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Martha Kaplan

Martha Kaplan (1950---2019) was born and grew up in New York City. Then as now, home to two of the greatest museums, the Metropolitan Museum of Art and the Museum of Modern Art (MOMA). Her earliest art memory was seeing Mexican artist David Alfred Siqueiros’s 1937 Echo of a Scream [1]. In 1939, it was given as a gift by Edward M.M. Warburg to MOMA. A powerful hallucinatory image of a screaming child’s head from whose mouth its tiny screaming double comes forth, painted in enamel with grey debris surrounding the babies. It is an anti-war manifesto created in response to the Spanish Civil War and an equal in its visual potency to Picasso’s Guernica

This painting transfixed and transformed the eleven-year-old to become an artist. Kaplan’s earliest pieces date back to when she was 14. As a free spirit with a school entrance pass to the museums, they became her teacher, her muse. After marriage in 1970, the couple became custodians of a rural farm without modern conveniences for ten years, until the owners sold the property. During this time, she continued to paint. 

Without support, she became part of “Project New”, a government program to help train women. She chose to become an electrician, having been so long without electricity. In the 1980’s, Kaplan worked at Indiana power companies in Petersburg, and Merom Power.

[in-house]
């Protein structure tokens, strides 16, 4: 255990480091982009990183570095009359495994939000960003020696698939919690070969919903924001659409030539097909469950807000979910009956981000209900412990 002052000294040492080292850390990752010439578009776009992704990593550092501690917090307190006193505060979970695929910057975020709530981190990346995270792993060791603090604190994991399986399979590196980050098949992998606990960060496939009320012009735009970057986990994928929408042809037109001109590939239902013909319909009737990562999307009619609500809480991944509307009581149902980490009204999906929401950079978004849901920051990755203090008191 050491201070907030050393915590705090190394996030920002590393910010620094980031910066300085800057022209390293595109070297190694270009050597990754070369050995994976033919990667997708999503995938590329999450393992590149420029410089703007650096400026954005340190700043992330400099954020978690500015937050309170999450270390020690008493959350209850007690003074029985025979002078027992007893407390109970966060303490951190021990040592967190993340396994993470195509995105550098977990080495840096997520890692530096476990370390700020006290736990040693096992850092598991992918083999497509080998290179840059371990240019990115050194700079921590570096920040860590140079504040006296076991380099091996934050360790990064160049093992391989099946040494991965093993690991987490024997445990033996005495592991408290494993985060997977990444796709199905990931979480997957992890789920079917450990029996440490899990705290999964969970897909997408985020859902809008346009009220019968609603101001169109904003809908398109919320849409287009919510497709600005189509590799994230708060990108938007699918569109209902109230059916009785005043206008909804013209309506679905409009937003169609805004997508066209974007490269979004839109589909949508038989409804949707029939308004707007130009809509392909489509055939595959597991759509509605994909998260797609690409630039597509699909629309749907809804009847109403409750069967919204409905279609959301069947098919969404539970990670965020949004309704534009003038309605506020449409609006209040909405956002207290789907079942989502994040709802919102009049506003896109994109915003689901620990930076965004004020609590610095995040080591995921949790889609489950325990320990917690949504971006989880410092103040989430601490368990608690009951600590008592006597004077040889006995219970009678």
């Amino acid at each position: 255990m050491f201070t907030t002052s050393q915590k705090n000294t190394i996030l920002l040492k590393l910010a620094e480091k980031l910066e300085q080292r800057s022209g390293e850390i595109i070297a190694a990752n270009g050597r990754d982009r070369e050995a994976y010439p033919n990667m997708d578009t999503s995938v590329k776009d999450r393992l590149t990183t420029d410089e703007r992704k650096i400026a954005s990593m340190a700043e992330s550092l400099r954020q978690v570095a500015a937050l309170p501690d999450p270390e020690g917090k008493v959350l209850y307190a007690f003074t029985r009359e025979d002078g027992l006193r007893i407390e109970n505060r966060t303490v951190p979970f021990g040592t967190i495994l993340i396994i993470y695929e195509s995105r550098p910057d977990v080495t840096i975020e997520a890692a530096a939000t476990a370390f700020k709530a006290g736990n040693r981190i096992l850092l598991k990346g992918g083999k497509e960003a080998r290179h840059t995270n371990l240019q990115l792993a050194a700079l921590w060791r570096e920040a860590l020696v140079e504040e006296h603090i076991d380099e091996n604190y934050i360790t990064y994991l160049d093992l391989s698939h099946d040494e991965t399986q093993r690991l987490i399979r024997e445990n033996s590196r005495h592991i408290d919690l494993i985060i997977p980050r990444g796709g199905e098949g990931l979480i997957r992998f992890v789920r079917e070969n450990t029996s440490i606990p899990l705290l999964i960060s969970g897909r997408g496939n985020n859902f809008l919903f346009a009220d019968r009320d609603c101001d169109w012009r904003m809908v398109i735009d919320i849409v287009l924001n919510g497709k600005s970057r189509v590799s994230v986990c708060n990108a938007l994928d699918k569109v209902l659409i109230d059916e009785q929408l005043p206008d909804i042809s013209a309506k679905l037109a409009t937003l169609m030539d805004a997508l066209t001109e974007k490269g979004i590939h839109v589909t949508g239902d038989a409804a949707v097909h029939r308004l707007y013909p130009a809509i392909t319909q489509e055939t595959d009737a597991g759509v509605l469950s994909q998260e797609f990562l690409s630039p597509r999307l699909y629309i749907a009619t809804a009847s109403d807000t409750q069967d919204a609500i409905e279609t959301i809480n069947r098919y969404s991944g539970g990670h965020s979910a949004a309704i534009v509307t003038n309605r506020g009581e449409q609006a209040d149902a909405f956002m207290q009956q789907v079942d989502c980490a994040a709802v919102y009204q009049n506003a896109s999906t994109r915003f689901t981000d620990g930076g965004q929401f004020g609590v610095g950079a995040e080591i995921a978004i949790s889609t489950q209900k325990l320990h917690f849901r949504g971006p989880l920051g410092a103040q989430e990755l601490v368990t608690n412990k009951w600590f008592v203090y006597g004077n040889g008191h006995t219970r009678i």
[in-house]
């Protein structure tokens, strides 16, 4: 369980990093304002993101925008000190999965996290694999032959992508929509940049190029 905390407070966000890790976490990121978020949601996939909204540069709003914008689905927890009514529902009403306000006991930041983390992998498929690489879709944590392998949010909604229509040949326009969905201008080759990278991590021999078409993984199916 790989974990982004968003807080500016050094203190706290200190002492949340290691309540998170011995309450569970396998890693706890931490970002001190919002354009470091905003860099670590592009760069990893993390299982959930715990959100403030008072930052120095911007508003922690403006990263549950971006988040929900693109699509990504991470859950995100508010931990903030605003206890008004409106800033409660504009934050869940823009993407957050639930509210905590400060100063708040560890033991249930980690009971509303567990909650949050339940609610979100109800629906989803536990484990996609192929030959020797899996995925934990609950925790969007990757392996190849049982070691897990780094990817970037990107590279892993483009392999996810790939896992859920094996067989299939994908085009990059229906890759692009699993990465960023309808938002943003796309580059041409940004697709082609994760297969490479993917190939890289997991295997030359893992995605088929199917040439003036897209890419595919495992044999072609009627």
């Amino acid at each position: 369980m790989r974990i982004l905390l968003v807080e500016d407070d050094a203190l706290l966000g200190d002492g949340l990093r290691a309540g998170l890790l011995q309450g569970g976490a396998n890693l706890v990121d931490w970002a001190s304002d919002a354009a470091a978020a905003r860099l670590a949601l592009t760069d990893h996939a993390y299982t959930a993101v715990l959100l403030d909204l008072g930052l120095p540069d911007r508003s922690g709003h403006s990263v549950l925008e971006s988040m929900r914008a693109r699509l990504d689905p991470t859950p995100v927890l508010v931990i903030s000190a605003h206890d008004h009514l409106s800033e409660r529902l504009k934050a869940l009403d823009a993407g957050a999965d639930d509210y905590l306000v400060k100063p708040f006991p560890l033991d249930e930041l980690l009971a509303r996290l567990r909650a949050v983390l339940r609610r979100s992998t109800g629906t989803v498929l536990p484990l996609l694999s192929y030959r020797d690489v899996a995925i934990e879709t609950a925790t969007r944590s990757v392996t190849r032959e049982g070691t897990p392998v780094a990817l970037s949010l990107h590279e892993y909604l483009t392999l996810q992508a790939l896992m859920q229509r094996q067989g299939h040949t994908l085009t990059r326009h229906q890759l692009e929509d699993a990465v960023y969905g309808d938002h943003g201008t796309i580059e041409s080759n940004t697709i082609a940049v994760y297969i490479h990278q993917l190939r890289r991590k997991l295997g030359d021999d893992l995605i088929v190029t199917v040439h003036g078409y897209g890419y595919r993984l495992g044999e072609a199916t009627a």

That career ended due to a disability. Though she had to retrain her dexterity several times to continue her art, she did. Landing in Sullivan, Indiana, she found a 3,500’ studio space where she was able to work on a multiplicity of art projects from miniscule to majuscule at the same time. Her repertoire of materials varied from Sumi ink, pastels, acrylic, metallic acrylic, and pen and ink.

Exhibits include a retrospective in Charleston, Illinois, in 1988; a 2016 show at the Rose-Hulman Institute of Technology in Terre Haute, Indiana; and a 2016 exhibit at the Gaslight Art Colony in Marshall, Illinois. 

She drew subject matter from Judaism, Catholicism, and Protestantism, the faiths of her parents and grandparents, as well as that from the Navajo threads through her art. Styles she explored range from organic to geometric.  Kaplan enjoyed creating small pieces that fit together to form a larger and complete image. 

Her oeuvre is between 3,000 and 4,000 pieces. She said, “I have been fortunate that I have never had to compromise my integrity and truth in my artwork.”


[1] Miller, Brian. 2016.  “Artside-Inside: Interview with Martha Kaplan.” Spectrum, April: 20---23. Article says that she saw the painting at the Metropolitan Museum of Art. It has always been at the Museum of Modern Art.

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